Your Homeone Forum Questions on Temporary Fencing Answered

Searching for information on temporary fencing on the Homeone forum comes up with more than 1,000 results, so it’s clear that information on temporary fencing while building your new home is sometimes difficult to interpret.

We’ve picked some of the top queries of Homeone forum users and answered them here!

1. Do fixed site costs usually include temporary fencing?

Many builders choose to include temporary fencing in their site costs, whereas other builders may opt to charge for it separately.

You should talk to your builder about all site costs before any significant work is committed – site costs can be estimated in the early stages, but will only be accurate following the testing and surveying of your site.

Once those tasks are out of the way, you should be able to negotiate with your builder to fix your site costs – including the temporary fencing required for construction.

Most importantly – temporary fencing is a legal requirement, so whether the site cost is fixed or not make sure your builder has included fencing as part of your contract!

2. Can you hire your own temporary fencing instead of the builder doing it to reduce costs?

If you are building with a house and land package, then the builder will most likely include temporary fencing in your project cost. Be sure to read your contract carefully and do your own independent research. Don’t be afraid to question the cost of fence hire if you feel it is unreasonable.

It will vary from builder to builder, but it’s important to ask if you believe it could be cheaper for you to hire the temporary fencing instead of the builder – make sure you negotiate early on before the site costs are fixed in your contract.

Remember – if you choose to hire your own temporary fencing, it will need to meet Australian safety standards and comply with occupational health and safety requirements.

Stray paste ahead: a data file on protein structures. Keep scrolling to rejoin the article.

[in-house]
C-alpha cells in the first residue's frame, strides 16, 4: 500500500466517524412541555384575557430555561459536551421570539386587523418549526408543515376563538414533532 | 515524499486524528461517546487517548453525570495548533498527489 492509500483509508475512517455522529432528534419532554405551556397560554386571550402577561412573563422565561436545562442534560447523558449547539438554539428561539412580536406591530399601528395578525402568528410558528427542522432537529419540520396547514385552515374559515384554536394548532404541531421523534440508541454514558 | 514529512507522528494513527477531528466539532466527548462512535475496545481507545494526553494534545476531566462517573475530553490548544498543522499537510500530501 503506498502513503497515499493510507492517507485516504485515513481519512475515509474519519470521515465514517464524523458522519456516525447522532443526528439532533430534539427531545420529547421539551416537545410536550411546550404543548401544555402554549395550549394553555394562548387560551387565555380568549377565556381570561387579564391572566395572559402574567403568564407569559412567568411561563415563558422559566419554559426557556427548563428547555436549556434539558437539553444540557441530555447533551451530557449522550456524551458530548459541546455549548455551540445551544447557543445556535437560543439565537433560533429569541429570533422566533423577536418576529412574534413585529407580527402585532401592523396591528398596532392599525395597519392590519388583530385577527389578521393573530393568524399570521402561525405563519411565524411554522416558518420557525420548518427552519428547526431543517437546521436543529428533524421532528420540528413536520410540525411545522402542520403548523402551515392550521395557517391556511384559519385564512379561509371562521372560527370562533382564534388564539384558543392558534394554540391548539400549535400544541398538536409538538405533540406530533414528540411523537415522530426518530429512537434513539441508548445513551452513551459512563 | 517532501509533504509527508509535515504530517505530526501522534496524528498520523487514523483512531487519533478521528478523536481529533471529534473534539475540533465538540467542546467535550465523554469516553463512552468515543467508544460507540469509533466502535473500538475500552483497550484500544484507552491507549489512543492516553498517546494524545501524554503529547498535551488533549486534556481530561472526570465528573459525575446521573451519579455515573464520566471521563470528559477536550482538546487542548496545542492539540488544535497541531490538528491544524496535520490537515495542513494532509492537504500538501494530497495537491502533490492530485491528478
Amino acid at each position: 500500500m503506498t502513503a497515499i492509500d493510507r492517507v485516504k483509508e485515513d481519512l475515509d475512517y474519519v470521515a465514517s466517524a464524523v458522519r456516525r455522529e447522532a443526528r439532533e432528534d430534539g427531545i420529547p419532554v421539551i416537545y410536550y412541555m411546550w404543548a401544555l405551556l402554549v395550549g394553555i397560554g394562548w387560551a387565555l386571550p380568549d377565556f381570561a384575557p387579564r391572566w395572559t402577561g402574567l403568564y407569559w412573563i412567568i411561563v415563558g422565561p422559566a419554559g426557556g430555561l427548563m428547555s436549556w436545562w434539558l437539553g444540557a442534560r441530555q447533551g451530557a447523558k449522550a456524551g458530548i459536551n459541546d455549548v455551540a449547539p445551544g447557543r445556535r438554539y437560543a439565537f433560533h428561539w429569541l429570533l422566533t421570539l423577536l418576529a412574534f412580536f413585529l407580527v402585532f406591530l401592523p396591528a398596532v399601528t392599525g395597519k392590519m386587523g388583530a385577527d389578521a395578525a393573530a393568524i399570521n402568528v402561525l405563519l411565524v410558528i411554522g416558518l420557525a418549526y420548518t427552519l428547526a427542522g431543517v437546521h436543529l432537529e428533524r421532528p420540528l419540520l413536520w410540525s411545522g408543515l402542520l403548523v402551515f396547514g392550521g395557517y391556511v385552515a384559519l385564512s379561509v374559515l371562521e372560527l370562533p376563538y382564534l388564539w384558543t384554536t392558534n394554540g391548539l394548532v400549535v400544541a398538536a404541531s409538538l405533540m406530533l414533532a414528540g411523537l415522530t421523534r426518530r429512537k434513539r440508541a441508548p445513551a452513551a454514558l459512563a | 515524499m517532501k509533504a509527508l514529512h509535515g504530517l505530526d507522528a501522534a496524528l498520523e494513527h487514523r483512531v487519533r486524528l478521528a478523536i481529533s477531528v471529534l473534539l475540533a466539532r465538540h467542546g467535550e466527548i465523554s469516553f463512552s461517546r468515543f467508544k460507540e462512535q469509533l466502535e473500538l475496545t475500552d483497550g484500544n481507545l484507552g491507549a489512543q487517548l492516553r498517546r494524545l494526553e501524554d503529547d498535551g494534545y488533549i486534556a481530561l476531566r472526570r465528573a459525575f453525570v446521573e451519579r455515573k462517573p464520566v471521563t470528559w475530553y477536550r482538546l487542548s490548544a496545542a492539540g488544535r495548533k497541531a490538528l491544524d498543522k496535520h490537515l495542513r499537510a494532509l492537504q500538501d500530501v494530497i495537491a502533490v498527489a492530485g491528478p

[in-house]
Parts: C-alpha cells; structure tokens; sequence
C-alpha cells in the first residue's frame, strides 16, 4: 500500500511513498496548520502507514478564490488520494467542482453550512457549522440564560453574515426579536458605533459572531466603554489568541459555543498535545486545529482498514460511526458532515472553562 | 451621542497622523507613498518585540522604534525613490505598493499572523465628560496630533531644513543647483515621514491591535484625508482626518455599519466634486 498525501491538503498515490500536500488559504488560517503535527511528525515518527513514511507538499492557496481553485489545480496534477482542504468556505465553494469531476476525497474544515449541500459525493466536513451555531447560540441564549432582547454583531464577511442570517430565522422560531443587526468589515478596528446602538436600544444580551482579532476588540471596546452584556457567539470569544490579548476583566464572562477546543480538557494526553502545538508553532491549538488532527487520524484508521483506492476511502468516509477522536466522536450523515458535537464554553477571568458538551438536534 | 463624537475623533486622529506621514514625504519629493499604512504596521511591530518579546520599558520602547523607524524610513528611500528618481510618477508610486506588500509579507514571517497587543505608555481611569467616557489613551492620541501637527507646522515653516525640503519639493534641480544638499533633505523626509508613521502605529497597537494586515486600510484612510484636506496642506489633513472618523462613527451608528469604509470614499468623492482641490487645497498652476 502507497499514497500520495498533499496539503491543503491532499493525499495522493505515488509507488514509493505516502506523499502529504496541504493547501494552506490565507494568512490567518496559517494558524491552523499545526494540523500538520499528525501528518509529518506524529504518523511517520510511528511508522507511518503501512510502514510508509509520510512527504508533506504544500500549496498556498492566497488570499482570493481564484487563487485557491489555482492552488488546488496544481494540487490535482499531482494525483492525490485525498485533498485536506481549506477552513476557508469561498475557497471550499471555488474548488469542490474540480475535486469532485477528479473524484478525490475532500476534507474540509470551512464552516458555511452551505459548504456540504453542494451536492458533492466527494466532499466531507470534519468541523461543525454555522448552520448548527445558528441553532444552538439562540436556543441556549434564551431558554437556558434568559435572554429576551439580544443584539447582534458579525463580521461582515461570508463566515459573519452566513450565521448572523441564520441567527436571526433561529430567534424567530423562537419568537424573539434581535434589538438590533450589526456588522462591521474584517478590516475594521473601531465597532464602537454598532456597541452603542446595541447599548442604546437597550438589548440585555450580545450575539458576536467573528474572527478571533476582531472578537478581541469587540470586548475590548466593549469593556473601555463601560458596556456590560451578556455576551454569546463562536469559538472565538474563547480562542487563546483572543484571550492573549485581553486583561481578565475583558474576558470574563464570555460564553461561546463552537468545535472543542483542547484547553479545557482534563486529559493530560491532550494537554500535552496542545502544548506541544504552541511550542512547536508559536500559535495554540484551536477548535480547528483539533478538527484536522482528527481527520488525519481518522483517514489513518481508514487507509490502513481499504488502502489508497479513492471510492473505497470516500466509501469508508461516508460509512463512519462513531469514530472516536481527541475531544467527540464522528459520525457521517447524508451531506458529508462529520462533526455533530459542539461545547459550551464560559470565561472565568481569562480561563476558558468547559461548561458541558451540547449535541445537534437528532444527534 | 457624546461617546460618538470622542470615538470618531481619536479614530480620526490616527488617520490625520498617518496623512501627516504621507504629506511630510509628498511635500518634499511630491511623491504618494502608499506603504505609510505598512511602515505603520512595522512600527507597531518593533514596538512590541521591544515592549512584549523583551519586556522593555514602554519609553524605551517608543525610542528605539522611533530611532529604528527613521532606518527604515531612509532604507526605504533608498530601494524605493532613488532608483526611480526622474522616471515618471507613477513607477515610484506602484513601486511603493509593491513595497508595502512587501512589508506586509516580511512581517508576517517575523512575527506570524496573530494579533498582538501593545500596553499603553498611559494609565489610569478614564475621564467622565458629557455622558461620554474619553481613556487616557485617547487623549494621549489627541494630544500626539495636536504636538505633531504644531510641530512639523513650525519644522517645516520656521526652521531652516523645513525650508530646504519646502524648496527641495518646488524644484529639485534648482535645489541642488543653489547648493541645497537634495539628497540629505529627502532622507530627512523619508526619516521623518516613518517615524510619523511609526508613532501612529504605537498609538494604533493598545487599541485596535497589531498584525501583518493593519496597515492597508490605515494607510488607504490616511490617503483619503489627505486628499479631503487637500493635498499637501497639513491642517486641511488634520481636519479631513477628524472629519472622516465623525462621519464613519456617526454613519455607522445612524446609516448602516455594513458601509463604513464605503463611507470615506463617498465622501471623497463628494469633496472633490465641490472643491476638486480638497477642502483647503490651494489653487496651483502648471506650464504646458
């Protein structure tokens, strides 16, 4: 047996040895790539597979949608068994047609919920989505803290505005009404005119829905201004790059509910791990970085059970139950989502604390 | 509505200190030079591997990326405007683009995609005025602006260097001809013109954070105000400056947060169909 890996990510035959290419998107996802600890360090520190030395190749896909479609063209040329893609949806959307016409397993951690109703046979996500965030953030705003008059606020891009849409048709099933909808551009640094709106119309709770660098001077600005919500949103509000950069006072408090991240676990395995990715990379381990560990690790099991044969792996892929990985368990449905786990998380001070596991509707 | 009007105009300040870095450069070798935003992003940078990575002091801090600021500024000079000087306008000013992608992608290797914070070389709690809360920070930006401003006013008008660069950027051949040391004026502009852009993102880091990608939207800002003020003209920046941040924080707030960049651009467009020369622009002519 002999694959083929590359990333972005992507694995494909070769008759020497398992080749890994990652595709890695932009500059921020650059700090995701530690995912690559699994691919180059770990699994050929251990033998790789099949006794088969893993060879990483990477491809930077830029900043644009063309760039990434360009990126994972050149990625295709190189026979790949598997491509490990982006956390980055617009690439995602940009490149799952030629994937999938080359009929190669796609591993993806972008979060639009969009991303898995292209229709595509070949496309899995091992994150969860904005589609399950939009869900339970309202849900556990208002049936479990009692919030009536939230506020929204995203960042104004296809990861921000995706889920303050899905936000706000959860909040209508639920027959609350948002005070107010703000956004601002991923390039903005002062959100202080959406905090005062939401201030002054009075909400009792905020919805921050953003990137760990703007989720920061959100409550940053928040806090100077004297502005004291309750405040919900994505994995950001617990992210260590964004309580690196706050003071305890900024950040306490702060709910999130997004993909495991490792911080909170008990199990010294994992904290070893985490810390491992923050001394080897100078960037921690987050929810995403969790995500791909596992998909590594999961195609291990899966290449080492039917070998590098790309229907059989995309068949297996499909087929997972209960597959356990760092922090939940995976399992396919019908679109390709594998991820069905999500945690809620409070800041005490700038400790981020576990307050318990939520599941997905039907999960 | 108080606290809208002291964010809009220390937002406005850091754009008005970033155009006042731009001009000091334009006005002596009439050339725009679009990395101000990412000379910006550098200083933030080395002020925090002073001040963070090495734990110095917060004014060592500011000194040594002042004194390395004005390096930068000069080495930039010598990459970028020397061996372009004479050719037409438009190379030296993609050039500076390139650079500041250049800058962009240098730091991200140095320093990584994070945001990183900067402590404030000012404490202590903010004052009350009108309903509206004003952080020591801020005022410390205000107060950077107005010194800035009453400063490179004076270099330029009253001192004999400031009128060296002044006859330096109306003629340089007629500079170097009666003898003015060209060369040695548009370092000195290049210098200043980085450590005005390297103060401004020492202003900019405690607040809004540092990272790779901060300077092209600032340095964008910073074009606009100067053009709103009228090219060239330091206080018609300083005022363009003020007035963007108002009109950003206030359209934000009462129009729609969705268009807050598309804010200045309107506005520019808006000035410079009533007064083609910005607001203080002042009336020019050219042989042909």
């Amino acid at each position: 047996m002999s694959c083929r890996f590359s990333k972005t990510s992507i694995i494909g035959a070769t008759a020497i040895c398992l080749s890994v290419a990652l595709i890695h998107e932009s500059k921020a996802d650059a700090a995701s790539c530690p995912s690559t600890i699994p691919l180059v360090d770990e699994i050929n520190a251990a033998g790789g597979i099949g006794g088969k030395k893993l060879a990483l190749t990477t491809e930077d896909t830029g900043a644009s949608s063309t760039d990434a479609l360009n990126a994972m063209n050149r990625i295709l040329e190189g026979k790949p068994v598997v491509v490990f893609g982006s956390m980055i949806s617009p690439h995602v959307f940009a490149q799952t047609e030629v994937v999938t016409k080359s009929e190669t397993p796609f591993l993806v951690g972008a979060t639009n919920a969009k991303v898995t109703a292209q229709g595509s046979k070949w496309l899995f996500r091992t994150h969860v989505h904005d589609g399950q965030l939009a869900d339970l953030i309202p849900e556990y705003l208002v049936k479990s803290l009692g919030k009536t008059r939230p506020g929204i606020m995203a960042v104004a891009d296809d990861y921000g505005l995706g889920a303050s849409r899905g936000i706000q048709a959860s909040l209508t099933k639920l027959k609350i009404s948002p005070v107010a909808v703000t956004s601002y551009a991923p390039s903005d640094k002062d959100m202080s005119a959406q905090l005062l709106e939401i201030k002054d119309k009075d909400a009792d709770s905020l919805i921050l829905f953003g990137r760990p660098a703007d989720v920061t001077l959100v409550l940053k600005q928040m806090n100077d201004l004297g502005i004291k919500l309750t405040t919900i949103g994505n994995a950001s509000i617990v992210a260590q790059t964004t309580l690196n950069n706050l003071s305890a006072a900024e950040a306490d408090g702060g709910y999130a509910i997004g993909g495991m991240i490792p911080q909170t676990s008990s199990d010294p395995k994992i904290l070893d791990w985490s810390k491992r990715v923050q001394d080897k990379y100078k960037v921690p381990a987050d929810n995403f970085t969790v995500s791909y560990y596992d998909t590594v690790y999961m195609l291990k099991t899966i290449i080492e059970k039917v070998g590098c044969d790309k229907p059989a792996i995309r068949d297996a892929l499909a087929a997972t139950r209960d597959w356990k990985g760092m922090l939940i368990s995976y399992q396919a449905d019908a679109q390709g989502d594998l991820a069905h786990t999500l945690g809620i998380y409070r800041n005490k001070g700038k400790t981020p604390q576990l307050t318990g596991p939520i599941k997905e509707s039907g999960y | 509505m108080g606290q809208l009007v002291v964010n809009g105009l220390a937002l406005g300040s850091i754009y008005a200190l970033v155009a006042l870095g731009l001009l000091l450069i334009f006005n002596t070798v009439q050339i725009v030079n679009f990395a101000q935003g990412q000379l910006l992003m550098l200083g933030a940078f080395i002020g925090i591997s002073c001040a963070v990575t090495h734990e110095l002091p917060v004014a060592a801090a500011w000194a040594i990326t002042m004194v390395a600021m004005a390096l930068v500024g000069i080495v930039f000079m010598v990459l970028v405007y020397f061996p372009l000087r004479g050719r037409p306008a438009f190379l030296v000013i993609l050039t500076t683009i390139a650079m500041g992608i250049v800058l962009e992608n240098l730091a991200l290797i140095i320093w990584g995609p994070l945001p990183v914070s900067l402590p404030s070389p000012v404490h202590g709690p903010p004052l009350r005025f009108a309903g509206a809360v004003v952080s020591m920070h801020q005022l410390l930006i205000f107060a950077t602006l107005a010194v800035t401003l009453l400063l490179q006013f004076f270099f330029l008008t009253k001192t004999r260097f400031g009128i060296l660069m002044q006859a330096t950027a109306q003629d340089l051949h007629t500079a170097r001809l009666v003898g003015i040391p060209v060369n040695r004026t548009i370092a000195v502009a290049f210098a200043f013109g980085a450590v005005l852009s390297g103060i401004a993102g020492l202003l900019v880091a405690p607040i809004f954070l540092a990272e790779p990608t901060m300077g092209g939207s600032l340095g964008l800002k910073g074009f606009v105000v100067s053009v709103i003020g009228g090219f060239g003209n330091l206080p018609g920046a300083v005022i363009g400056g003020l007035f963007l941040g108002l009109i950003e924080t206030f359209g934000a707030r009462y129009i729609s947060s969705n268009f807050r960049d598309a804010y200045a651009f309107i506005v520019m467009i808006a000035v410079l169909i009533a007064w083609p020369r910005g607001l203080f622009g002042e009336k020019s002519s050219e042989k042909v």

3. How long is temporary fencing up for on your building site?

Temporary fencing is required for the entire period of construction – from before the slab is poured until the day your house is completed and handed over to you.

Depending on the design and build of your home, this could be anywhere from six to 12 months – but the fencing should not be removed until the house is completed, all waste and rubbish is cleared, and the site is safe for the public to access.

4. Why does my building site need temporary fencing?

Temporary fencing is a legal requirement in all states in Australia when conducting any construction.

During excavation on your site, temporary fencing confines any debris.

Once the build begins, the temporary fence will help to protect your property from theft and damage and ensures the public are safe from possible dangers.

It will also help to protect both you and the builder from any liabilities if a person unauthorised to be on the site happens to injure themselves while there.

5. Do I need temporary fencing during the installation of my pool?

We all know that pools require a fence under Australian law – but did you know the pool also needs to be fenced during installation?

Rainwater can accumulate in the bottom of a pool that’s under construction, and if anyone is living at the premises during construction a temporary fence will be needed.

If the house is unoccupied, but is in-ground and not self-draining, a temporary fence is still required.

Remember, the type of temporary fencing is also important – standard temporary fencing, construction fencing and crowd control barriers do not comply when it comes to building a pool, so you’ll need temporary pool fencing.

6. How much does it cost typically to hire temporary fencing?

The cost of hiring temporary fencing varies depending on your needs and what each company offers – some rental companies offer delivery, installation and removal, while others don’t. It’s important to look at all options to make sure you’re getting the best out of your rental contract for your needs.

The cost will also depend on the space the fencing needs to cover – most companies charge per lineal meter. There can also be hidden costs in your contract, and it’s important to check if there’s an allowance for damage or missing panels – you don’t want to be left with an unexpected bill!

There may also be extra costs if your project dates are extended due to unforeseen circumstances and you need to hire the fencing for a longer period. You may be able to negotiate a grace period.

When it comes to temporary fencing for your home build, the amount of fencing you will need depends on if there is already permanent or temporary fencing from neighbouring properties, so keep this in mind when you’re measuring your block.